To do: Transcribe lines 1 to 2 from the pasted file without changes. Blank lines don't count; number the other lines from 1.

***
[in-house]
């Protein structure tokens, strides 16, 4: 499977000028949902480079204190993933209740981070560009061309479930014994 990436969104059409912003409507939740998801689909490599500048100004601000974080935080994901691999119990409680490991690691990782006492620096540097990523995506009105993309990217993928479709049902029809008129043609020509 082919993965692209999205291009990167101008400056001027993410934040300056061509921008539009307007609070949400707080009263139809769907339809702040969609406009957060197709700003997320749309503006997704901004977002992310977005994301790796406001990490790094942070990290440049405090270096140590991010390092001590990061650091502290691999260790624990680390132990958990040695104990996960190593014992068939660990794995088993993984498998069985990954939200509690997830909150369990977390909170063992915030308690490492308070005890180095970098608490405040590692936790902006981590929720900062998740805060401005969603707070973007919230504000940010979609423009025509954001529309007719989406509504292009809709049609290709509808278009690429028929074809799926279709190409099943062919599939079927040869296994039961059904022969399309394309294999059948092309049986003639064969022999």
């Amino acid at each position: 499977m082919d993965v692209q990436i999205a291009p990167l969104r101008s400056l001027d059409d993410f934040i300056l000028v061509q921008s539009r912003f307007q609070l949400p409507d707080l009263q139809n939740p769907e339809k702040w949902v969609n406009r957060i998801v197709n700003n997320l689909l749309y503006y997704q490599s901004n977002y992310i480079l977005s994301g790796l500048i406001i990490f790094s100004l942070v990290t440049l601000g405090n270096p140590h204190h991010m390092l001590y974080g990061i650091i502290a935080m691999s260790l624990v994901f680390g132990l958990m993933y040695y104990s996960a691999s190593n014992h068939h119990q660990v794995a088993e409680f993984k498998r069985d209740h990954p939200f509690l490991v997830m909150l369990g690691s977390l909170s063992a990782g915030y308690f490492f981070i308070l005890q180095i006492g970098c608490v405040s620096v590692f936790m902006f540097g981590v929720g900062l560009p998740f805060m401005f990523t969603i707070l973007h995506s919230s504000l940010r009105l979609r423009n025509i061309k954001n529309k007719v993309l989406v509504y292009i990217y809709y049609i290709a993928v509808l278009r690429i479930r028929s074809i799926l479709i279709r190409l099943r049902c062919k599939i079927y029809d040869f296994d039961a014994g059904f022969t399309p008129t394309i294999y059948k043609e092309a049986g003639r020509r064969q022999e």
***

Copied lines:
[in-house]
């Protein structure tokens, strides 16, 4: 499977000028949902480079204190993933209740981070560009061309479930014994 990436969104059409912003409507939740998801689909490599500048100004601000974080935080994901691999119990409680490991690691990782006492620096540097990523995506009105993309990217993928479709049902029809008129043609020509 082919993965692209999205291009990167101008400056001027993410934040300056061509921008539009307007609070949400707080009263139809769907339809702040969609406009957060197709700003997320749309503006997704901004977002992310977005994301790796406001990490790094942070990290440049405090270096140590991010390092001590990061650091502290691999260790624990680390132990958990040695104990996960190593014992068939660990794995088993993984498998069985990954939200509690997830909150369990977390909170063992915030308690490492308070005890180095970098608490405040590692936790902006981590929720900062998740805060401005969603707070973007919230504000940010979609423009025509954001529309007719989406509504292009809709049609290709509808278009690429028929074809799926279709190409099943062919599939079927040869296994039961059904022969399309394309294999059948092309049986003639064969022999």